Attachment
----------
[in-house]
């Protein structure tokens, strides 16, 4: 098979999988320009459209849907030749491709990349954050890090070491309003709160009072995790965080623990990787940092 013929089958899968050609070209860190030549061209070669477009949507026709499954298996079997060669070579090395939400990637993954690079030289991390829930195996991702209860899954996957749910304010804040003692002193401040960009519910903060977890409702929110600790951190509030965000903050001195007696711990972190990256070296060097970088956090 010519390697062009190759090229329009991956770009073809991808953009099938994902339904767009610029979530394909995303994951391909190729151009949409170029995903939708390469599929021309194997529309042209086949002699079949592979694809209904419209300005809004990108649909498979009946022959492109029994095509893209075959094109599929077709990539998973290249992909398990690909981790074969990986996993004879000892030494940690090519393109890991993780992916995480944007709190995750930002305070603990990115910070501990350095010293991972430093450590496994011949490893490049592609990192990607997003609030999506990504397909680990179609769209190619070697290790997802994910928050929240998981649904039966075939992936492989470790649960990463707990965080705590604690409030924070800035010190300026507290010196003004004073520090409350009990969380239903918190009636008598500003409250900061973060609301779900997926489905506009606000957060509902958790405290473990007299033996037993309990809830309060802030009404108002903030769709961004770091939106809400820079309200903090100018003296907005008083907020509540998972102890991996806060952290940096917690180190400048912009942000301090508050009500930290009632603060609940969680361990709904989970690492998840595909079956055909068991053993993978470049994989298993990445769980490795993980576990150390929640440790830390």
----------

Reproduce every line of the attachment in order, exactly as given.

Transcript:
[in-house]
């Protein structure tokens, strides 16, 4: 098979999988320009459209849907030749491709990349954050890090070491309003709160009072995790965080623990990787940092 013929089958899968050609070209860190030549061209070669477009949507026709499954298996079997060669070579090395939400990637993954690079030289991390829930195996991702209860899954996957749910304010804040003692002193401040960009519910903060977890409702929110600790951190509030965000903050001195007696711990972190990256070296060097970088956090 010519390697062009190759090229329009991956770009073809991808953009099938994902339904767009610029979530394909995303994951391909190729151009949409170029995903939708390469599929021309194997529309042209086949002699079949592979694809209904419209300005809004990108649909498979009946022959492109029994095509893209075959094109599929077709990539998973290249992909398990690909981790074969990986996993004879000892030494940690090519393109890991993780992916995480944007709190995750930002305070603990990115910070501990350095010293991972430093450590496994011949490893490049592609990192990607997003609030999506990504397909680990179609769209190619070697290790997802994910928050929240998981649904039966075939992936492989470790649960990463707990965080705590604690409030924070800035010190300026507290010196003004004073520090409350009990969380239903918190009636008598500003409250900061973060609301779900997926489905506009606000957060509902958790405290473990007299033996037993309990809830309060802030009404108002903030769709961004770091939106809400820079309200903090100018003296907005008083907020509540998972102890991996806060952290940096917690180190400048912009942000301090508050009500930290009632603060609940969680361990709904989970690492998840595909079956055909068991053993993978470049994989298993990445769980490795993980576990150390929640440790830390």